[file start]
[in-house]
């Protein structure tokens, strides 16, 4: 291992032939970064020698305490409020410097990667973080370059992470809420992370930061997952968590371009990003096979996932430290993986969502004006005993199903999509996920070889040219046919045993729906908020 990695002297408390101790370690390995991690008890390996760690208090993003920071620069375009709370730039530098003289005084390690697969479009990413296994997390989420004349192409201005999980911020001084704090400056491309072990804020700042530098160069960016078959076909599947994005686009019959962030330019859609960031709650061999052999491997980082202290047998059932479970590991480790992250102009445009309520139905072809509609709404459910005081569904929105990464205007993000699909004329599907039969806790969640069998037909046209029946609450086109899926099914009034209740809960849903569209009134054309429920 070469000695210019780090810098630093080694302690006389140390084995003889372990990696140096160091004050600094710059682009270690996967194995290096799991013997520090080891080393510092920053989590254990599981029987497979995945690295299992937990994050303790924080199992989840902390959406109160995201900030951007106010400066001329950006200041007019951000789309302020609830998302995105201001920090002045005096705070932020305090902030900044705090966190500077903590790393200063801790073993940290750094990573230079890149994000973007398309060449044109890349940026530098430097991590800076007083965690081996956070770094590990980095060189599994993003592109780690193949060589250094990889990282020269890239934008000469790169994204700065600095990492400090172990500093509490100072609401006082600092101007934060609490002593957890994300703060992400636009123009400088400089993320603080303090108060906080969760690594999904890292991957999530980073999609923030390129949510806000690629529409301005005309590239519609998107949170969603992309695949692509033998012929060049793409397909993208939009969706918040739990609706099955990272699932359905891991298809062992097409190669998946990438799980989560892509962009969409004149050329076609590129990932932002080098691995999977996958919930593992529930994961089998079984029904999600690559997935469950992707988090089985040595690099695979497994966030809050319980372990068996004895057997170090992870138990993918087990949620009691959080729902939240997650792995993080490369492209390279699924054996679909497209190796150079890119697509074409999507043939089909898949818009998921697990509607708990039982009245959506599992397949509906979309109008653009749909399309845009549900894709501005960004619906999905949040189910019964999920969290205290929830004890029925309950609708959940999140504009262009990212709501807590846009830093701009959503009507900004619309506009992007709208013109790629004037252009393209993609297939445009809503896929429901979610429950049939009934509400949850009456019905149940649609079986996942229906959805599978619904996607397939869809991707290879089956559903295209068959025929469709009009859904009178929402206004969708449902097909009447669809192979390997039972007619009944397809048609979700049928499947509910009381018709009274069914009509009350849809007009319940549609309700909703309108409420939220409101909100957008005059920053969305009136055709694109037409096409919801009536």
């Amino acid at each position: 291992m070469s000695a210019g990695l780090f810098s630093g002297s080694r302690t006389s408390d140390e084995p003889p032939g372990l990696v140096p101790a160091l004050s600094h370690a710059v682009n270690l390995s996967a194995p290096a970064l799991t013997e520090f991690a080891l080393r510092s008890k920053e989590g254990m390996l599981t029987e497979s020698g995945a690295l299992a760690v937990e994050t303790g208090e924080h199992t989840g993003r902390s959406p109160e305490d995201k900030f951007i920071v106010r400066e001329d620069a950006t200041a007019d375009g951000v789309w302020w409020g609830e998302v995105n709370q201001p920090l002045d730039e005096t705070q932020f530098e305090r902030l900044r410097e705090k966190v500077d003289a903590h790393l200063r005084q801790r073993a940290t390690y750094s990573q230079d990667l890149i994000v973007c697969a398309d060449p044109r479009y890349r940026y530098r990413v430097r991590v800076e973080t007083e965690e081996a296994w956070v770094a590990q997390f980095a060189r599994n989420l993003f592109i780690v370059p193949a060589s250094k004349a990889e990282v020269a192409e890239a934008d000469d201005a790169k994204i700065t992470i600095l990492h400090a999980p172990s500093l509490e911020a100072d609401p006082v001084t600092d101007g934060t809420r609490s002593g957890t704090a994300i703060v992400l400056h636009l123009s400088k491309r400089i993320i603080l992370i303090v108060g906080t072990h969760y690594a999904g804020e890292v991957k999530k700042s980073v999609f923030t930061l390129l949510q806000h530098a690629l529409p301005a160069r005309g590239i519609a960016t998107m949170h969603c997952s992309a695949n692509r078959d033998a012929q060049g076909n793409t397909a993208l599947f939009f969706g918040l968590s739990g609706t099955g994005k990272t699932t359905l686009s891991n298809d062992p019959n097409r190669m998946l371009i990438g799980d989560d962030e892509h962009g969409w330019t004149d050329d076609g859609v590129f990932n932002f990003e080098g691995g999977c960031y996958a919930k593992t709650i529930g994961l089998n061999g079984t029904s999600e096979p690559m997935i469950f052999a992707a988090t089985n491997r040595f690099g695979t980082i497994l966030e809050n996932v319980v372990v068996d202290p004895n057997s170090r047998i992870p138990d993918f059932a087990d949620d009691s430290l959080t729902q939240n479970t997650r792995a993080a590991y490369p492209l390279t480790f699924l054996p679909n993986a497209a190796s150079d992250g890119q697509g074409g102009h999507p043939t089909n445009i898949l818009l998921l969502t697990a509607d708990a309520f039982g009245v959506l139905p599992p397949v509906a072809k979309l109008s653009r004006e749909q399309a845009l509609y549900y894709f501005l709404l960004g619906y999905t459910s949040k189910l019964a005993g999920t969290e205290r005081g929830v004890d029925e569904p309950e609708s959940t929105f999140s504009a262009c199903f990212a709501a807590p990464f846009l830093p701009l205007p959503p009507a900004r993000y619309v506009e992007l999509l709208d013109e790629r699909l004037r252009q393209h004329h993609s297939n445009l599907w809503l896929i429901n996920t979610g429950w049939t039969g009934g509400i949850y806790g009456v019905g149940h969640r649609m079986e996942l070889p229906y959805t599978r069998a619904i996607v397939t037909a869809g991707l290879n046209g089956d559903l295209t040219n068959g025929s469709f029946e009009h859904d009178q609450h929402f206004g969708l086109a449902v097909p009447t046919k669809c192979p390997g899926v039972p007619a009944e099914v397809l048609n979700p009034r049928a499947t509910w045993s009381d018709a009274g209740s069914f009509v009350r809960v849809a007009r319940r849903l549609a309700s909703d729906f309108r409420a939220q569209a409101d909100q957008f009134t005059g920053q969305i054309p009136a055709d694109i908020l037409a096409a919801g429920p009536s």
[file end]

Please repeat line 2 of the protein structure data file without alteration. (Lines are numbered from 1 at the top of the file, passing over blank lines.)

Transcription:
């Protein structure tokens, strides 16, 4: 291992032939970064020698305490409020410097990667973080370059992470809420992370930061997952968590371009990003096979996932430290993986969502004006005993199903999509996920070889040219046919045993729906908020 990695002297408390101790370690390995991690008890390996760690208090993003920071620069375009709370730039530098003289005084390690697969479009990413296994997390989420004349192409201005999980911020001084704090400056491309072990804020700042530098160069960016078959076909599947994005686009019959962030330019859609960031709650061999052999491997980082202290047998059932479970590991480790992250102009445009309520139905072809509609709404459910005081569904929105990464205007993000699909004329599907039969806790969640069998037909046209029946609450086109899926099914009034209740809960849903569209009134054309429920 070469000695210019780090810098630093080694302690006389140390084995003889372990990696140096160091004050600094710059682009270690996967194995290096799991013997520090080891080393510092920053989590254990599981029987497979995945690295299992937990994050303790924080199992989840902390959406109160995201900030951007106010400066001329950006200041007019951000789309302020609830998302995105201001920090002045005096705070932020305090902030900044705090966190500077903590790393200063801790073993940290750094990573230079890149994000973007398309060449044109890349940026530098430097991590800076007083965690081996956070770094590990980095060189599994993003592109780690193949060589250094990889990282020269890239934008000469790169994204700065600095990492400090172990500093509490100072609401006082600092101007934060609490002593957890994300703060992400636009123009400088400089993320603080303090108060906080969760690594999904890292991957999530980073999609923030390129949510806000690629529409301005005309590239519609998107949170969603992309695949692509033998012929060049793409397909993208939009969706918040739990609706099955990272699932359905891991298809062992097409190669998946990438799980989560892509962009969409004149050329076609590129990932932002080098691995999977996958919930593992529930994961089998079984029904999600690559997935469950992707988090089985040595690099695979497994966030809050319980372990068996004895057997170090992870138990993918087990949620009691959080729902939240997650792995993080490369492209390279699924054996679909497209190796150079890119697509074409999507043939089909898949818009998921697990509607708990039982009245959506599992397949509906979309109008653009749909399309845009549900894709501005960004619906999905949040189910019964999920969290205290929830004890029925309950609708959940999140504009262009990212709501807590846009830093701009959503009507900004619309506009992007709208013109790629004037252009393209993609297939445009809503896929429901979610429950049939009934509400949850009456019905149940649609079986996942229906959805599978619904996607397939869809991707290879089956559903295209068959025929469709009009859904009178929402206004969708449902097909009447669809192979390997039972007619009944397809048609979700049928499947509910009381018709009274069914009509009350849809007009319940549609309700909703309108409420939220409101909100957008005059920053969305009136055709694109037409096409919801009536």